“Nothing new,” said Morgan Rielly. “He’s back to his usual self.”
That was the most encouraging part of Thursday’s 5-2 victory over the league-leading Nashville Predators. It had been four weeks between games for Matthews, who showed no apparent signs of indecision or skittishness in his return from a separated right shoulder.
The way he danced through the Predators zone before scoring his 29th goal called to mind the words of Frederik Andersen, who said earlier this season that Matthews plays as though he’s got the puck on a string even when it’s not on his stick.
First he passed it to Rielly and then found an open area in coverage to get it back. As he cut towards the slot his first attempt was blocked by a sea of players in front. Matthews remained undeterred, sliding the puck free of Kyle Turris’ feet and firing it past Vezina Trophy favourite Pekka Rinne.
“He doesn’t quit,” said Andersen. “I think a lot of players would just try to whack at it and shoot it, but he had the presence of mind and dragged it over. That’s the type of goals we really needed to score, too, on a good goalie – if not the best this year.”
It came with the Leafs playing uphill after taking a couple second-period penalties. The game hung in the balance despite the fact Toronto completely dominated the opening 20 minutes, holding a team that hadn’t lost in regulation since Feb. 17 to one shot at even strength.
After Matthews scored, linemates William Nylander and Zach Hyman hooked up for a goal the next time they were on the ice. Then Mitch Marner sniped one past Rinne nine seconds into the third period lest anyone be afraid the Leafs might pull a repeat of Tampa, where they blew a 3-0 lead.
“We played five of six really good periods on this road trip and we dropped the ball the other night in Tampa,” said coach Mike Babcock. “A good response.”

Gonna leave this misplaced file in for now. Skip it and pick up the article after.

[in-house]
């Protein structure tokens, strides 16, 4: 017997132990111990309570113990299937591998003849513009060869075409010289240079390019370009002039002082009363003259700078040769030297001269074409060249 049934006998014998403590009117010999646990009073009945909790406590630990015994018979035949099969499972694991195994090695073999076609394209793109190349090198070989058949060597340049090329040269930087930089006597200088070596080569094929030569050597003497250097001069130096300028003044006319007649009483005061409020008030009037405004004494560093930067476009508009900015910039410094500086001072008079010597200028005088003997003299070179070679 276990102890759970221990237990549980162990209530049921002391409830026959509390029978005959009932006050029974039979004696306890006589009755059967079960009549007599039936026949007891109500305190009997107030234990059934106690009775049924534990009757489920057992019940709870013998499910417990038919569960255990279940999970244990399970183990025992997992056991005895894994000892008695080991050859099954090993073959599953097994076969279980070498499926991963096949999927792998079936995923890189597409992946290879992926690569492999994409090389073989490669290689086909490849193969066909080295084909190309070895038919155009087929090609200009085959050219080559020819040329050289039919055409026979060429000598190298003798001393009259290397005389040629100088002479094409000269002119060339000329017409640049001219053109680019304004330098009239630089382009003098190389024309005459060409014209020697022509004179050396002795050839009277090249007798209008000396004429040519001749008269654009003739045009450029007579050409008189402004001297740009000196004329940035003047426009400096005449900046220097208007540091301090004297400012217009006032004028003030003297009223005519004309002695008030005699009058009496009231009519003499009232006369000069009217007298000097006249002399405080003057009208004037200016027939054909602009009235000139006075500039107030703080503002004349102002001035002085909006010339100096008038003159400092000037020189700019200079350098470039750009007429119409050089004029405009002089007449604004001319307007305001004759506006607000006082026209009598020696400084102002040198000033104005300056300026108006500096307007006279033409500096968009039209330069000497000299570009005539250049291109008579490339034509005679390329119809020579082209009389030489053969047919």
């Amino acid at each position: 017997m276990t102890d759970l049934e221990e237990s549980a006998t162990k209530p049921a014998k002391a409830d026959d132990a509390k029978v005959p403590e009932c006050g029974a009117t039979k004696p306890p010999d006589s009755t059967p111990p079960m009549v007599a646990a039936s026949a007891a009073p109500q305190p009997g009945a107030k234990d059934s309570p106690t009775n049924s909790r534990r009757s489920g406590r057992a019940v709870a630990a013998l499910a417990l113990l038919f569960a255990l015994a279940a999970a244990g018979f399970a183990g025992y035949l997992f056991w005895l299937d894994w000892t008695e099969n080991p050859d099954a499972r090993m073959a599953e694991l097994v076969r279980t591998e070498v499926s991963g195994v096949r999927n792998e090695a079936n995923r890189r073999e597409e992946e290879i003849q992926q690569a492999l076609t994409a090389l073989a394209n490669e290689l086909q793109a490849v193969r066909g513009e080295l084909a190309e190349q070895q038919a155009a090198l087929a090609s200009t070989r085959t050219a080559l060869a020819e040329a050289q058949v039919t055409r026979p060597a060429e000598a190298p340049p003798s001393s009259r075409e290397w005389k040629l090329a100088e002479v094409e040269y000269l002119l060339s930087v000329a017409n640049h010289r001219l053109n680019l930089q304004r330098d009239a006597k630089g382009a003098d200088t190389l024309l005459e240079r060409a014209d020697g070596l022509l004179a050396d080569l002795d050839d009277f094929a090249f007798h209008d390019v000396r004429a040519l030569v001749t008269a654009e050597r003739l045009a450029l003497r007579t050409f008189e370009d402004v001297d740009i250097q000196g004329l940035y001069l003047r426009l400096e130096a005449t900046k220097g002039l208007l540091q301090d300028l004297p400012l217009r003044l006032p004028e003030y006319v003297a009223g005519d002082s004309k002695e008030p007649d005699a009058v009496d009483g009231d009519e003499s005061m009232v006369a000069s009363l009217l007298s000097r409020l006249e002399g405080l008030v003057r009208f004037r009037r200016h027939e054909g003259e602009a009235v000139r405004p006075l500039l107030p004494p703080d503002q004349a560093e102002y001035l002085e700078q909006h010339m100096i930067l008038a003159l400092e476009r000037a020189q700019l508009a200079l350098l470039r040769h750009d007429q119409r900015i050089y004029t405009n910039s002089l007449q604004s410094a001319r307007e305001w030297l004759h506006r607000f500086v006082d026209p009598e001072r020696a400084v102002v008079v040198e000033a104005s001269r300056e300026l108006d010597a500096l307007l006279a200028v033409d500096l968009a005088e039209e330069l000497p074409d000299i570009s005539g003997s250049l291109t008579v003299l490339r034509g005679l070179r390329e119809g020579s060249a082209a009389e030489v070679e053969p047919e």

While they have done plenty of winning without Matthews in the lineup this season – they’re 11-7-2 during his 20 injury absences – they are not the same team. They don’t score as many goals and they give up more.
Matthews is up to 27 even-strength goals on the season, averaging exactly .5 per game, and gives Babcock the ability to sprinkle high-end balance through his lineup. When he plays, Nylander is beside him on the right wing. Nazem Kadri lines up as the No. 2 centre, Tyler Bozak drops to No. 3 and trade deadline pickup Tomas Plekanec becomes No. 4.
Against the Predators on the road, it was fascinating to watch Babcock abandon any serious attempt at line matching. That almost seems against his very DNA. But it speaks to the level of comfort he has in this group when it is healthy.
“We think we’re a young team that’s getting better all the time,” said Babcock. “I think [Plekanec] coming here has given us four lines now we can play at any spot. I wasn’t worried about any matchups at all tonight. I thought that was positive. [Fourth-line winger Andreas] Johnsson gives us really good speed.
“We’re a deeper team right now so that’s a positive thing.”
For perspective, here’s how the 5-on-5 ice time for Matthews broke down against Nashville’s centres: Nick Bonino (4:00), Ryan Johansen (3:16), Turris (3:13) and Mike Fisher (2:07).
There is legitimate hope here in the country music capital that the Predators have another Stanley Cup run in them this spring. It’s not crazy to suggest Toronto might, too. Both teams are fast and deep and playing at a high level – with the top two winning percentages in the NHL since Jan. 24.
Seeing Matthews look like the old Matthews provided some measure of relief to his teammates.
He missed six games in November with a back injury, four games in December with a concussion and sat out 10 with the separated shoulder. Yet, it was like he’d never missed a step.
“I felt fine out there,” said Matthews. “Got engaged early, got the puck and was able to make a couple plays and that kind of grows your confidence for the rest of the game.”
To say nothing of the regular season.
There are only eight games left before the playoffs start and the Leafs are getting healthy. Leo Komarov is the last man standing in the injury ward now that Matthews and Nikita Zaitsev are both back, and Babcock had wondered how the time away might affect his guys since the pace of the league is accelerating.
Matthews summoned a defiant answer.
“He was working very hard during his absence,” said Rielly. “Spending a lot of time on the ice, a lot of time at the rink doing whatever he had to do to get back. I think you could tell. He came out skating very well, making plays, obviously he made a good play on the goal.
“I mean like I said before: Just back to his usual self.”